Agility in corporate communications: more than just a fashion

Agility in corporate communications: more than just a fashion

The author created this illustration using the AI tool Midjourney. The prompt read: /imagine Communications team going through an agile transformation, they are worried because they are confronted with a fast-changing world with a lot of chaos, at the same time they are hopeful that the transformation will allow them to adapt and stay resilient, dressed casually –chaos 100 –s 750

Author: Oliver Loenker

Only nine percent of communications experts in companies still prefer to work in separate departments. According to the “Next Communication” trend study published by Deutsche Telekom in November 20221, the vast majority favor a cross-functional, project-based organizational approach. While many an executive office may not have gotten this message yet, the best talent is turning away from traditional structures.

Companies that have the courage to implement new models with cross-functional teams and a high degree of self-organization are high in talent’s favor. Whether these new approaches are called agile, holocratic, integrated, or something else is less crucial. It is important for hierarchies to recede into the background, for decisions to be made on the basis of data, and for innovations to emerge through the joy of experimentation.

The road to transformation: A demanding process

Those who embark on this transformation should prepare for a challenging journey. At Siemens Healthineers, we started the transformation back in 2019, before the pandemic, and we still haven’t reached our goal. In a world that is constantly accelerating and felt to be in a state of “multi-causal permanent crisis” (Kurt Kister2), there is no final state anyway.

Three key learnings from our journey in the agile content lab.

  1. The team as the engine of change
    Agile transformation should only be pursued where employees can play a significant role in shaping change. At Siemens Healthineers, it was the team that experimented with agile methods at the very beginning – in cross-functional projects beyond the classic line organization. This created a high level of motivation early on to take responsibility for the transformation and to break new ground. And in management, pressure for change arose from the team. In other words, agility and self-organization should be experienced and practiced in the team from the very beginning.
  2. Patience and perseverance: two key factors
    Agility needs practice. Just like a musical instrument, agile work cannot be learned by reading and thinking, but must be consistently tried out in practice. A lot can go wrong in the process, and the first solutions are usually not the best. But fortunately, we learn best by making mistakes. So there’s no need to despair if everything doesn’t go smoothly at the beginning. Change takes time, especially since employees are usually not only confronted with new agile work processes. New team constellations and new reporting lines also temporarily create a lot of unrest.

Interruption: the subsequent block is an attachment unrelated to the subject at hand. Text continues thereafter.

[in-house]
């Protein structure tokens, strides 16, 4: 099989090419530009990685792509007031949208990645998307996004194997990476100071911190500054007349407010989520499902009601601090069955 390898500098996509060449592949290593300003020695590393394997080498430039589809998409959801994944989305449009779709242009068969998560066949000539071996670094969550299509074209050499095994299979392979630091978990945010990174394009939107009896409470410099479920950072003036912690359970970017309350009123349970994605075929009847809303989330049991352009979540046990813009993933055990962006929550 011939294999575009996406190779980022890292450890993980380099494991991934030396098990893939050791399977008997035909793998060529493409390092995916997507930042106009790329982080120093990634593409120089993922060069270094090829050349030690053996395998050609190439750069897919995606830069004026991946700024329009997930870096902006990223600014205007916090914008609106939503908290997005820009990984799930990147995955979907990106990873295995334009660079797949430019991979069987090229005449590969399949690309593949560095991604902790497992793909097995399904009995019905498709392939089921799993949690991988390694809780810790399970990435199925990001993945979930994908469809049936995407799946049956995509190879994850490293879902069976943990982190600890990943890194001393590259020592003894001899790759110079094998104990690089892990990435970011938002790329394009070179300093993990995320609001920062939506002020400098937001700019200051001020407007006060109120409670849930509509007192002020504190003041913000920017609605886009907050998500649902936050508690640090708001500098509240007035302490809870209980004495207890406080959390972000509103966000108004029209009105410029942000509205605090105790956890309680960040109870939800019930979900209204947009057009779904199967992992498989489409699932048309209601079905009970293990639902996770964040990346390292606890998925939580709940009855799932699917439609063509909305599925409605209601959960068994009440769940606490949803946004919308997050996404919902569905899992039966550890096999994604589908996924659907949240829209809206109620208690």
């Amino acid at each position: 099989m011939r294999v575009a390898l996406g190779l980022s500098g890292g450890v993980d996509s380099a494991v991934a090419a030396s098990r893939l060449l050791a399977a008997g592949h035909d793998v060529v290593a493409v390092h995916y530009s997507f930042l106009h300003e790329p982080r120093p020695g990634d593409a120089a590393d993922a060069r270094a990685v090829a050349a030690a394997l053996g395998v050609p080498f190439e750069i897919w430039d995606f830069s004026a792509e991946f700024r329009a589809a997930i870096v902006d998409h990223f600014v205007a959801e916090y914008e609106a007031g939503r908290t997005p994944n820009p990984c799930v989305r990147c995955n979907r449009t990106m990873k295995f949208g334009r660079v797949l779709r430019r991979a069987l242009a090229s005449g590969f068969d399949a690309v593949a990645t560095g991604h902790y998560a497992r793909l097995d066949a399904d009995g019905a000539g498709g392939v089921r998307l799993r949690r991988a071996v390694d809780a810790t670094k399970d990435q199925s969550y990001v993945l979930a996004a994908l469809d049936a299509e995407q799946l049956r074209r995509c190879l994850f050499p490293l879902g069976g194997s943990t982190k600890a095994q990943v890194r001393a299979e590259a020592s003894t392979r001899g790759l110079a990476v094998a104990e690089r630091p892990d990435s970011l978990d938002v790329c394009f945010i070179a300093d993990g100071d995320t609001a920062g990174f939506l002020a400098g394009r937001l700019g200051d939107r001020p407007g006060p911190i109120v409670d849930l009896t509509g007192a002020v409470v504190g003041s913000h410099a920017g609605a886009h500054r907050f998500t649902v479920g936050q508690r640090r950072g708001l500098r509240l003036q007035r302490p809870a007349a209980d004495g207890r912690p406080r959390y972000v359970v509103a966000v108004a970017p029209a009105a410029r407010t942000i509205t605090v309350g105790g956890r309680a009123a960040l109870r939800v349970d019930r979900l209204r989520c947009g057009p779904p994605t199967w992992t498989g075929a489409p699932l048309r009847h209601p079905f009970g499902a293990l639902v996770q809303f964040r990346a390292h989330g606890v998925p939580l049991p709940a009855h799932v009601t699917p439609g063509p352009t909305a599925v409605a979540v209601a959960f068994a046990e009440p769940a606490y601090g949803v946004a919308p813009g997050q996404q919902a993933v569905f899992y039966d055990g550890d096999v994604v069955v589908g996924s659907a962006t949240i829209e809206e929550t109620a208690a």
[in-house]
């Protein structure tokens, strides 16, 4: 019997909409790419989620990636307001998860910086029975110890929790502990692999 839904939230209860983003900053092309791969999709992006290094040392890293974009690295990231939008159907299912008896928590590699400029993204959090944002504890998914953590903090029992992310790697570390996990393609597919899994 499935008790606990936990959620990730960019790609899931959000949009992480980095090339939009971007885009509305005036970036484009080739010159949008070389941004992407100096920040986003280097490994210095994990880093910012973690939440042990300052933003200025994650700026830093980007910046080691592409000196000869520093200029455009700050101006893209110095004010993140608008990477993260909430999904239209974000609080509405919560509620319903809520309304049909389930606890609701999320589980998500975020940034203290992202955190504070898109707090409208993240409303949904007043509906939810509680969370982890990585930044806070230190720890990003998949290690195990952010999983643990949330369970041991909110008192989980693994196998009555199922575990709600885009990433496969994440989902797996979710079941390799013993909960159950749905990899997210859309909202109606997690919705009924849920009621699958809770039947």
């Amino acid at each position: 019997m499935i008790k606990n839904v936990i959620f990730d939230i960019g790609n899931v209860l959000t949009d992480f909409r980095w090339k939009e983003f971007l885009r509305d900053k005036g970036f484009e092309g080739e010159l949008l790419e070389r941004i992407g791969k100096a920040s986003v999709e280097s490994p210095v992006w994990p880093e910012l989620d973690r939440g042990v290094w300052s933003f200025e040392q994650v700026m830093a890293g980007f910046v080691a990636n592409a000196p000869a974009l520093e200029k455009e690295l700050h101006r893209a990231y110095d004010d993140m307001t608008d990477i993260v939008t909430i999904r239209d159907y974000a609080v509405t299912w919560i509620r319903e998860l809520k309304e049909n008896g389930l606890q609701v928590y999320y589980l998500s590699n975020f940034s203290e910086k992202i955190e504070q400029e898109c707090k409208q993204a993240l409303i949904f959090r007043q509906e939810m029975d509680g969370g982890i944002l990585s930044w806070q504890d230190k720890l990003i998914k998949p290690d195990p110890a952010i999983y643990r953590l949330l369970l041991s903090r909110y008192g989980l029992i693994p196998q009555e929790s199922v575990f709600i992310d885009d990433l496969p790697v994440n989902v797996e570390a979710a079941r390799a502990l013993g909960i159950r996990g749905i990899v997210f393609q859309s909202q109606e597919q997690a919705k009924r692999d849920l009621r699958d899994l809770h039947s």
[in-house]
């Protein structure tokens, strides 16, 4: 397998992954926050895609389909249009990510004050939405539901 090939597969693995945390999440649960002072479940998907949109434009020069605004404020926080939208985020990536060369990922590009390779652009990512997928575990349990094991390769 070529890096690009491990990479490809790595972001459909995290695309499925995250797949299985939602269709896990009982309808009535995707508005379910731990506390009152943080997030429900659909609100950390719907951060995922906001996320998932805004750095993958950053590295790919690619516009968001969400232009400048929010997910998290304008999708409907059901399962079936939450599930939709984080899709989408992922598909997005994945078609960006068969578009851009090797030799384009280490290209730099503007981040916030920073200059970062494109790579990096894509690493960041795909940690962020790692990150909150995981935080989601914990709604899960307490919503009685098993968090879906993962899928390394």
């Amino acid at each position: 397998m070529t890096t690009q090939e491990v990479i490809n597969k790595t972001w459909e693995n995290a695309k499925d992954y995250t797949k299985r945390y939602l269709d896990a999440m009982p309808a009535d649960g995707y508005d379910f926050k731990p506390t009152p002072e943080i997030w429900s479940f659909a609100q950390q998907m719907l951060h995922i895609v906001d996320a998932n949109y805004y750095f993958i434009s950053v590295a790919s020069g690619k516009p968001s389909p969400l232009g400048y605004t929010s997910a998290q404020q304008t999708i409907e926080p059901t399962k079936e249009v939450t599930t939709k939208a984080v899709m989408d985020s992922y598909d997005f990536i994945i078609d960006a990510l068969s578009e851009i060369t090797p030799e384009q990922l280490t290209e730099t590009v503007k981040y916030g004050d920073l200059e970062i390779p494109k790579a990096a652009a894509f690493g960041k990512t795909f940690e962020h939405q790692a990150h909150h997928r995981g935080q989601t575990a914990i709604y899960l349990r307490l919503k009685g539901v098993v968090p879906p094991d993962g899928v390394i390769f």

3. CommTech as a catalyst
    Technology is the key driver of agility. The ability to make better decisions based on data and with the help of algorithms forces the change and dissolution of hierarchical patterns. Technology also helps generate a high level of transparency – a key factor in closer collaboration between previously separate areas. At Siemens Healthineers, a cross-functional project team formed at the beginning of the pilot phase and within a few months introduced a tool solution for a shared, open, digital content planning calendar – to replace twelve isolated solutions in the editorial line teams.

Leaders: The challenge of losing control

A major threat to any agile transformation is leaders who have difficulty relinquishing control. Micromanagement and know-it-all attitude of superiors can nip any change in the bud. This does not mean that managers should no longer make decisions, but not primarily in the operational implementation – here the teams are responsible. Agile managers set and communicate strategic goals, boldly develop the organization, make personnel decisions, and increasingly act as mentors and coaches.

The importance of reorganization for the successful implementation of agility

Trying agility in the old line organization may seem tempting. In fact, at Siemens Healthineers, we also tried to initially embed agile processes in the old organizational approach, thinking that we could transform ourselves in a “minimally invasive” way. But “agility light” doesn’t work. The half-hearted approach meant that too few resources were allocated to the agile projects – tasks in the line teams usually enjoyed higher priority. This triggered considerable strain and stress on individuals. After about two years, we therefore decided on a consistent reorganization of editorial teams in the management team. We have reduced hierarchies and enabled communicators to spend the majority of their working time in cross-functional topic teams.

Agility: an option, not a panacea

While we have transferred many editorial tasks to our agile Content Lab, certain areas, such as financial and executive communications, continue to be handled by separate teams, where quick top-down decisions are necessary and spaces for experimentation are smaller. Because this is also part of the truth: Agility is only one way to organize processes and teams. It is therefore absolutely fine and also advisable to use hybrid organizational structures to find the best solutions for different areas in each case.


2 Kurt Kister, Kampf der Systeme, Süddeutsche Zeitung, edition of May 27, 2023

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